5. Brian Wilson and Al Jardine, both Beach Boys founding members, had "nothing to do with the Trump benefit" that Mike Love played in Orange County. View the full article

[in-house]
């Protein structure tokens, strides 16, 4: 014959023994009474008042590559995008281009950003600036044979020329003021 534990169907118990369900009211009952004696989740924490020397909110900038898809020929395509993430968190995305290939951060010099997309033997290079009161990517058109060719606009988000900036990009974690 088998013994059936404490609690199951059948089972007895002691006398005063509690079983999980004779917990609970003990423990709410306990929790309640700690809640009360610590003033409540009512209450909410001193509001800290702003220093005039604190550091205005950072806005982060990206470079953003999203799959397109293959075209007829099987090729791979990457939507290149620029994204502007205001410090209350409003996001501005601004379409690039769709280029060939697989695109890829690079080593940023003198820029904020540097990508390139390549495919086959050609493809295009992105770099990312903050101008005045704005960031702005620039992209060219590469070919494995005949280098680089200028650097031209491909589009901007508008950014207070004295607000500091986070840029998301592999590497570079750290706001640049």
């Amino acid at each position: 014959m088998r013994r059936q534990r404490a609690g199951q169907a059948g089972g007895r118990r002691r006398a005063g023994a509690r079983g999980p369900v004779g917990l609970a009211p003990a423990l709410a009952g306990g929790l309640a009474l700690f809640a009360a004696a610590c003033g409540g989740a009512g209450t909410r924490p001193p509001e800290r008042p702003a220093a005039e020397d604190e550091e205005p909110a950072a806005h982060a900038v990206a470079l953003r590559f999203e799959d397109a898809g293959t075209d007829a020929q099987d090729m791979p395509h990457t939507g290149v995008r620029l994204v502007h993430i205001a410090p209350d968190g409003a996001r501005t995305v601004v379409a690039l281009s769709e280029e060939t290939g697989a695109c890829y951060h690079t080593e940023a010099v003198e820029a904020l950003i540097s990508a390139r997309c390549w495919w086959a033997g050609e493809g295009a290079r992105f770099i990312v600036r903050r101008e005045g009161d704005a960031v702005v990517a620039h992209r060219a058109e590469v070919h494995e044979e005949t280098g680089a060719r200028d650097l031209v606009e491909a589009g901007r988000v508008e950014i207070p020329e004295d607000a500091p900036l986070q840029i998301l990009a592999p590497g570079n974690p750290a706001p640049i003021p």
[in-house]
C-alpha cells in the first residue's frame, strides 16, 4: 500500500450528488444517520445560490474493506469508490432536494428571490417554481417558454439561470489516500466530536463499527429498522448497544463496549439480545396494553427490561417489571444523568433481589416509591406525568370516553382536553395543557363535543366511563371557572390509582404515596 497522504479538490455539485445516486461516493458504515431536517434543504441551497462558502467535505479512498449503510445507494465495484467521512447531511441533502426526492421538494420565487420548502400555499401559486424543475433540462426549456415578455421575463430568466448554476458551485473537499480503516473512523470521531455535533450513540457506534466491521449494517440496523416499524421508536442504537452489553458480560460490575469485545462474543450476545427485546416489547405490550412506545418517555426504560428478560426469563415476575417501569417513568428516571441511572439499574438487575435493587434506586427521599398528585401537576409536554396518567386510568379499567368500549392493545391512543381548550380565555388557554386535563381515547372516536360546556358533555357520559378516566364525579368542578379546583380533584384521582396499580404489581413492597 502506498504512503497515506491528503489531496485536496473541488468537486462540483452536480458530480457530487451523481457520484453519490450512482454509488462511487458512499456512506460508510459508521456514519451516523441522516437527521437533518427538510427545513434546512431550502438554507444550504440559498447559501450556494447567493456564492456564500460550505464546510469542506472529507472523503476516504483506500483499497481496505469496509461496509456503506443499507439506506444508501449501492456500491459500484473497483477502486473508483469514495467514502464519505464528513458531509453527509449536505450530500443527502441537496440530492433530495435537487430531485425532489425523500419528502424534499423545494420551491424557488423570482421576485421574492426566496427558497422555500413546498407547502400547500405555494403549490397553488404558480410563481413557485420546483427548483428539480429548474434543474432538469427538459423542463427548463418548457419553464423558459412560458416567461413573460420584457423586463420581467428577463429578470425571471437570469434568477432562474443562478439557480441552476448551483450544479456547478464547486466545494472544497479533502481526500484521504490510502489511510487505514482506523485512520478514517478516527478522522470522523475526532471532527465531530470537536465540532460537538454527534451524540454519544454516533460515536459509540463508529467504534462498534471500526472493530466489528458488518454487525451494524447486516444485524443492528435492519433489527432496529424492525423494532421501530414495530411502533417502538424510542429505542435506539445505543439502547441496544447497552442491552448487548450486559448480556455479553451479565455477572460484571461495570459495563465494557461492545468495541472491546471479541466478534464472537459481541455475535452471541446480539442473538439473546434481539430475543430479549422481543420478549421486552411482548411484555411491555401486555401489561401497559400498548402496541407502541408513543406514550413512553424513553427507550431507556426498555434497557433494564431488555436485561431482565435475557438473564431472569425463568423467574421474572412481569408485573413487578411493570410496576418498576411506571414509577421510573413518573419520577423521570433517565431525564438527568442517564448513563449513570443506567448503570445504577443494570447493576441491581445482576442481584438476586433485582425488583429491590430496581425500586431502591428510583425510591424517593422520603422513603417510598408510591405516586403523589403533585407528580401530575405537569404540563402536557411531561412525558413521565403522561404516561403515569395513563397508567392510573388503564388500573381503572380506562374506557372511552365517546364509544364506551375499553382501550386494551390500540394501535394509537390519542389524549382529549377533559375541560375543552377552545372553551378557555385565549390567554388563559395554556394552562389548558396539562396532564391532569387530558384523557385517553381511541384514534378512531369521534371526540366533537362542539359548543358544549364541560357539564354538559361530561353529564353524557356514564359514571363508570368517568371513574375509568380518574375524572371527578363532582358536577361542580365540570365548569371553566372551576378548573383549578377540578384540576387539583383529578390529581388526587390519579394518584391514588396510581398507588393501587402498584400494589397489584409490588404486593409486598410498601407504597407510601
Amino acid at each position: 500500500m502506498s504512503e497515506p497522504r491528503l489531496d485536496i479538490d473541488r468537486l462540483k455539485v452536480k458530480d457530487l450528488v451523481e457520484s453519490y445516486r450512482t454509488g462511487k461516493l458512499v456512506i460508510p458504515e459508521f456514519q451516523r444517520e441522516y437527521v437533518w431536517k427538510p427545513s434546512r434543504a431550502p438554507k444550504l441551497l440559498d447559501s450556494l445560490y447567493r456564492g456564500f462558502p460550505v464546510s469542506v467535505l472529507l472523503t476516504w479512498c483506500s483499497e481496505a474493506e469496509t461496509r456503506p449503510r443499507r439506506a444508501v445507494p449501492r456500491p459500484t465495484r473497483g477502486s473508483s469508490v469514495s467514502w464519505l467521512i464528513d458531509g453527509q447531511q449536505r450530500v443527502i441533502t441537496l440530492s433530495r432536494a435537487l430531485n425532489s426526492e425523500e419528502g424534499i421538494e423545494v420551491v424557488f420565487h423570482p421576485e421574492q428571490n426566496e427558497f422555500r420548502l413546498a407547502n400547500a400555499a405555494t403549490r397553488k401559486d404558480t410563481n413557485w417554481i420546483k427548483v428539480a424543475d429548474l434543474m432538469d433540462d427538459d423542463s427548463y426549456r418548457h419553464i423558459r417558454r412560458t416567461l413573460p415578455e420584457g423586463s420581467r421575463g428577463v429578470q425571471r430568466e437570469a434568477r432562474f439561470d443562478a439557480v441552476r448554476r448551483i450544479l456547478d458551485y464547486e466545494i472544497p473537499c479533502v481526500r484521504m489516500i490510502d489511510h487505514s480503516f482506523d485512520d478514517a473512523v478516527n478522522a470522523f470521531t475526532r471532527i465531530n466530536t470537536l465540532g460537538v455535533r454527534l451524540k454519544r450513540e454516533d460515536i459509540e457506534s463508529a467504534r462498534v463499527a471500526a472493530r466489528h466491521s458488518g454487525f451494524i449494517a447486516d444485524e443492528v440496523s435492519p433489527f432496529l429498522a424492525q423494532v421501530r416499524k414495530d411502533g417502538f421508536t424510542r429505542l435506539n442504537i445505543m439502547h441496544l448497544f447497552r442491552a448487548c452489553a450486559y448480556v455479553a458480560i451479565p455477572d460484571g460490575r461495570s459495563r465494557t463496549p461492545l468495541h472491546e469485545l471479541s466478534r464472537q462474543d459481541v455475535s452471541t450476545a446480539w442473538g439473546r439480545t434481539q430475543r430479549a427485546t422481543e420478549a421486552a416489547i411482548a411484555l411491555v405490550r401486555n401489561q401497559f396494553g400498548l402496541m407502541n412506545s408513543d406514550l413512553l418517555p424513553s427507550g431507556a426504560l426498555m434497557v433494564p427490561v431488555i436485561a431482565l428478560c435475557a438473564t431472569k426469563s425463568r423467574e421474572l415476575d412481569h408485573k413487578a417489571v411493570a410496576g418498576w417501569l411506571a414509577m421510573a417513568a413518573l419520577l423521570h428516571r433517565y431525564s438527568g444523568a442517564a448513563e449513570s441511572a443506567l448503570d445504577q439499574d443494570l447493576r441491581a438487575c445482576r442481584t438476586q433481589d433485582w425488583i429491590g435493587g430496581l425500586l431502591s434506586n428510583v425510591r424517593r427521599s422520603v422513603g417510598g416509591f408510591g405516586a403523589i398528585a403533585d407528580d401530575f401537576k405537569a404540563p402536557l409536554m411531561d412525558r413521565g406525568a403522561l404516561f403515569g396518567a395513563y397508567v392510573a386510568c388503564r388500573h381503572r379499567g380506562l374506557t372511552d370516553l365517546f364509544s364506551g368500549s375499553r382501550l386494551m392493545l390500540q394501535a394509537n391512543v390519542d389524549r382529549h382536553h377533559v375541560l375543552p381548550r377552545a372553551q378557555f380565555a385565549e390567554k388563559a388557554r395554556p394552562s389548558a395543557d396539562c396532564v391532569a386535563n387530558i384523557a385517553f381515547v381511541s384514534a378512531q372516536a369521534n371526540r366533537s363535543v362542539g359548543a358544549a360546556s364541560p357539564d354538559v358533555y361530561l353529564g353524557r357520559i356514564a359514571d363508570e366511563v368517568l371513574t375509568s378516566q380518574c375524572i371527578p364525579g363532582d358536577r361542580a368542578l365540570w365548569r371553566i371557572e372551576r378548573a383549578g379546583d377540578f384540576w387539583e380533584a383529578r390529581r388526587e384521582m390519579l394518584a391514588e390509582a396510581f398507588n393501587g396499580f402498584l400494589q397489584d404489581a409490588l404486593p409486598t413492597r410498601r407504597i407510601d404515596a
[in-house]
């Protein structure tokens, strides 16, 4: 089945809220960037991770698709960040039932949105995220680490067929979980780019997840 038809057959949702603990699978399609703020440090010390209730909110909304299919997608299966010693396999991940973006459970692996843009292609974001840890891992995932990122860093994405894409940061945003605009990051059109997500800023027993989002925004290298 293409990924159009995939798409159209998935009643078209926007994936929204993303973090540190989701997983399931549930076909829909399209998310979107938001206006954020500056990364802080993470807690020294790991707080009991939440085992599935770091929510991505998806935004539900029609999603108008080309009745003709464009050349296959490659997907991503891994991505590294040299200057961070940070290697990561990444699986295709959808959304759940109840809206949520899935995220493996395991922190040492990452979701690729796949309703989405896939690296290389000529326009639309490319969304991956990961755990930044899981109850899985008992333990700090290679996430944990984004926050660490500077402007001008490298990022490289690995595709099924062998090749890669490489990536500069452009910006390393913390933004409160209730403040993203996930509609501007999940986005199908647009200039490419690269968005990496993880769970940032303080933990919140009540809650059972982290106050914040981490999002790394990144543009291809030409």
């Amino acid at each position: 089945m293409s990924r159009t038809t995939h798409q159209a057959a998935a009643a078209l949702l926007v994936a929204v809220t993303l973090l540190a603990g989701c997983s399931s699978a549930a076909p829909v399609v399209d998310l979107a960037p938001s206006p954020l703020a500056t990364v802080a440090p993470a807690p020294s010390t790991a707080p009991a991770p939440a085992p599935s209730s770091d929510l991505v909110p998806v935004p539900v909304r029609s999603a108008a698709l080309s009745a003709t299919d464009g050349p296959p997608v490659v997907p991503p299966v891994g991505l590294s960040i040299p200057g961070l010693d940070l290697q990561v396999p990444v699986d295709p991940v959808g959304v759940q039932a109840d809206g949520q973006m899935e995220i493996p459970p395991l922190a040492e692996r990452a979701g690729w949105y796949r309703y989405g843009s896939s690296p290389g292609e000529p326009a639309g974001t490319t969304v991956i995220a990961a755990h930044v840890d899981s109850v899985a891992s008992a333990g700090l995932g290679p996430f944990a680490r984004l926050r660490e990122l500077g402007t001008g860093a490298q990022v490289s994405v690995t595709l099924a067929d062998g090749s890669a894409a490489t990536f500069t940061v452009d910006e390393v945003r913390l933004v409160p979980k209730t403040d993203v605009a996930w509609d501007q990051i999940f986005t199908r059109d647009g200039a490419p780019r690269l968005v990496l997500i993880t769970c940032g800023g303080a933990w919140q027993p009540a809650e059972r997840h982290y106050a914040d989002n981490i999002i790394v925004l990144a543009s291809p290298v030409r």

6. Disney announced earlier this month that it’s going all-in on streaming media. As part of this new strategy, the company is undergoing a major reorganisation of its media and entertainment business that will focus on developing productions that will debut on its streaming and broadcast services. This will include merging the company’s media businesses, ads and distribution, and Disney+ divisions so that they’ll now operate under the same business unit. As TechCrunch’s Jonathan Shieber reports, Disney’s announcement follows a significant change to its release schedule to address new realities, including a collapsing theatrical release business; production issues; and the runaway success of its Disney+ streaming service — all caused or accelerated by the national failure to effectively address the COVID-19 pandemic. So what better time than now to give Disney+ the Extra Crunch user experience teardown treatment. With the help of Built for Mars founder and UX expert Peter Ramsey, we highlight some of the things Disney+ gets right and things that should be fixed. They include zero distractions while signing up, “the power of percentages,” and the importance of designing for trackpad, mouse and touch outside of native applications. Zero distractions while signing up If the user is trying to complete a very specific task — such as making a payment — don’t distract them. They’re experiencing event-driven behaviour. The win: Disney have almost entirely removed any kind of distractions when signing up. This includes the header and footer. They want you to stay on-task. Image Credits: Disney+ Steve O’Hear: This seems like a very easy win but one we don’t see as often as perhaps we should. Am I right that most sign-up flows aren’t this distraction-free and why do you think that is? Peter Ramsey: Yeah, it’s such an easy win. Sometimes you see sign-up screens that have Google Adwords on it, and I think, “You’re risking the user getting distracted and leaving for what, half a penny?” If I had to guess why more companies don’t utilise this technique, it’s probably just because they don’t want to deal with the technical hassle of hiding a bunch of elements. The power of percentages Only use percentages when it makes sense. 80% off sounds like a lot, but 3% doesn’t. Percentages can be a great way of making a discount seem larger than it actually is, but sometimes it can have the reverse effect. This is because people are generally bad at accurately estimating discounts. “What’s 13% off £78?” The fail: If you sign up to a year of Disney+, then you’re offered 16% free. But 16% isn’t easy to calculate in your head — so people guess. And sometimes, their guesses may be less than the actual value of the discount. The fix: In this instance, it would be far more compelling (and require less mental arithmetic), if it was marketed as “60 days free.” Sixty days is both easy to understand and easy to assign value to. Image Credits: Disney+ Percentages may be harder to process or evaluate in isolation as an end user but they are easy to compare with each other i.e., we all know 25% off is better than 10% off. Aren’t you advocating obscuring the actual saving in favour of what sounds better on a case-by-case basis and therefore actually working against the end user? Of course I’m playing devils advocate a little here. So, it’s actually a really complex dilemma, and there’s no “easy” answer — this would probably make a great dinner time conversation. Yes, if you’re offering two discounts, then a percentage may be the easiest way for people to compare them. View the full article